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BadDisciple 16th October 2012 22:55

The eternal Mac versa PC question!
Hi folks,

I'm here to possibly get precious info as I'm at the point to decide to make a step to
add the Mac world to my Windows world. I've been working for 15 years with PCs
for which I got skilled to a point to assemble them myself, buying the best components
and putting all together + installing, re-installing etc. So, I know myself as a fish in
the water with Windows. The only hick is that I'm fed up with these strange bugs
coming from the architecture of the system, or the slowness from the Antivirus checking
every single bite, and also that I need to re-install everything from scratch peridocally
to have my system fit.

I am a musician, I work with audio, often on extended processing levels.
It's welknown that most professionals work on Macs. But I've got few valuable (?)
arguments against:
1.Small Macs are not better than a powerfull PCs for even less the price.
2.To have a powerful Mac you need to invest serious money.
3.One can touch NOTHING on a Mac, no control, no re-installation, no freedom to use
whatever software you want etc. Doesn't one become an adicted slave of a Mac ?...
4.It's not excluded that a Mac frozes too, as it even happened in the hands of
Holy Steve...
5. Is it sure that Windows installed on a Mac will be as stable as the proper Mac
OS and software?

So, it's the stability of the system that is in question. The architecture of a Mac seems
to me better made as it doesn't sit on layers but everything goes directly to the "brain" centre.
Right or wrong?

Any opinions on that would be very hepful.

Bad Disciple
Intel Dual Core 2.0 GHz, 4MB L2 cache;
320 GB HDD, 2 external x1TB HDDs
Windows XP Pro

BadDisciple 17th October 2012 23:28

Hail folks,
Now I'll resume all the info I got from everywhere I posted the thread.
1. Macs are well made machines for people who don't want to (or can't) mess with computer skills.
2. Concerning power, Mac and Windows machines don't really differ when care is taken for it.
3. Mac machines however are reported to be stable by excellence for their architectural concept.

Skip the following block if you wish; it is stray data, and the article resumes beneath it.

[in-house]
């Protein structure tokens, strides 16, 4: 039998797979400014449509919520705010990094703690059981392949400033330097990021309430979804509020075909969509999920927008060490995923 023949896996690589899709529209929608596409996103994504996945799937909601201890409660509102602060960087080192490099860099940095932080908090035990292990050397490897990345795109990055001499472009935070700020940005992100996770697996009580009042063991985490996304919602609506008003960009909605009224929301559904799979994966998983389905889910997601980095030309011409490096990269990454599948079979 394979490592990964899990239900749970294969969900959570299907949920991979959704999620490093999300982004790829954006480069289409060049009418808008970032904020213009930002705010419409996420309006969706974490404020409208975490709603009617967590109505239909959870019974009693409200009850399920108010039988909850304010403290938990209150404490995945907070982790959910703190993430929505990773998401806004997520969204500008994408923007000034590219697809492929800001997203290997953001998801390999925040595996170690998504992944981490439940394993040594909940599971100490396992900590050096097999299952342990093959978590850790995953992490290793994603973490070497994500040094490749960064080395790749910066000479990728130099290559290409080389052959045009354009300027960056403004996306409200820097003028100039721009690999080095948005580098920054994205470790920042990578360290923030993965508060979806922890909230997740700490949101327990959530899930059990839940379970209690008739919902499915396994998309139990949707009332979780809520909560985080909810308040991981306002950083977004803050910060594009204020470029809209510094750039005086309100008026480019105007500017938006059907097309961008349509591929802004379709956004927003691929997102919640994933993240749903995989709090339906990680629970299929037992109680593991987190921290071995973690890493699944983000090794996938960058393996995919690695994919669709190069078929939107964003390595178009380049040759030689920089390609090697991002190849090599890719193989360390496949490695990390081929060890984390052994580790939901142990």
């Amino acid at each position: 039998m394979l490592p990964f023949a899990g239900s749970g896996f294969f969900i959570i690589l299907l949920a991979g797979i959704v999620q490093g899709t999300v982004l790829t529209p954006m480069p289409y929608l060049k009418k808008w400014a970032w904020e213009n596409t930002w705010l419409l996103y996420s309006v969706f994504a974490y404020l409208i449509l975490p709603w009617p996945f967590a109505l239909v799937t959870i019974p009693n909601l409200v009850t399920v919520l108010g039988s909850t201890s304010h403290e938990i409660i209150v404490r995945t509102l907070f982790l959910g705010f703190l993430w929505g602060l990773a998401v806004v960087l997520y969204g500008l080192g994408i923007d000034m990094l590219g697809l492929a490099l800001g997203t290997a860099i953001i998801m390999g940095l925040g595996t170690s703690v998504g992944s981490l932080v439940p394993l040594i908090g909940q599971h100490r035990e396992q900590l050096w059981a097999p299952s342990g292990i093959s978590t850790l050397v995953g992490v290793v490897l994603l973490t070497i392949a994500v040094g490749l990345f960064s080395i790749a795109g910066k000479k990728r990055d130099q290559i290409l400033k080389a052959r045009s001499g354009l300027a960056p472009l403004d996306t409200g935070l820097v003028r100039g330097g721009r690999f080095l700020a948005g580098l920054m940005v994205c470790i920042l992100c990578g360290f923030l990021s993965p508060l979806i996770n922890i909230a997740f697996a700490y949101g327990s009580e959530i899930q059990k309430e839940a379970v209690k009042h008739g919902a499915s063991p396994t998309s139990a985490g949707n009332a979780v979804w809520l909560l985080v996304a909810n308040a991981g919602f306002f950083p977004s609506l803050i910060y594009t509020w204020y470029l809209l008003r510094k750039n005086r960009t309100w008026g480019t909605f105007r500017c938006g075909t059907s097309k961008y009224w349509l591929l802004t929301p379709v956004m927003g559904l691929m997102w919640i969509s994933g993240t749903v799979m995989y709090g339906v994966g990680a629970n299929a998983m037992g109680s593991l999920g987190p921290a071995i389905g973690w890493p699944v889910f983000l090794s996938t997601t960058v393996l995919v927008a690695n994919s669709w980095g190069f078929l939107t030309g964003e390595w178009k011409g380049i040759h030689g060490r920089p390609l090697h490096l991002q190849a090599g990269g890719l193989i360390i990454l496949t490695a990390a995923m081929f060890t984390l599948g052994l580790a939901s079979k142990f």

4. Never the less, there's quite lesser software for Macs that one can find around.
5. Same level pre-built Mac and Windows machines have a noticeable price difference.
6. Macs are not really strong for games (but then how are they strong for video production?).
7. Mac products have nice design (but... one should not buy important stuff only with the eyes!)
8. Mac keyboards are anything but ergonomic.
9. Apple has made it to create a "psychosis" in the sense that once you buy a Mac you are
driven by "attraction" and the "sweet addiction" to pay and buy more options and gadgets,
and... iProducts... (I've heard people say "I am addicted to my Mac products", that seems
not to be the case in Windowsland.)

A conclusion seems to be that one should test both types of machines while considering:
- Recognizable stability with Mac machines against often bugging/freezing Windows ones;
- Need of periodical re-formatting/re-installing as a must for Windows machines, not for Macs;
- No quite need for Anti-virus or 'Internet security suites' for Macs against an "obligation" to
have them on Windows (and the Windows slowness caused by them).
- Polyvalence of Windows against a "totalitarian" narrow software field for Mac;

Please tell me if I'm missing or mistaking any important points.

Thanks again.

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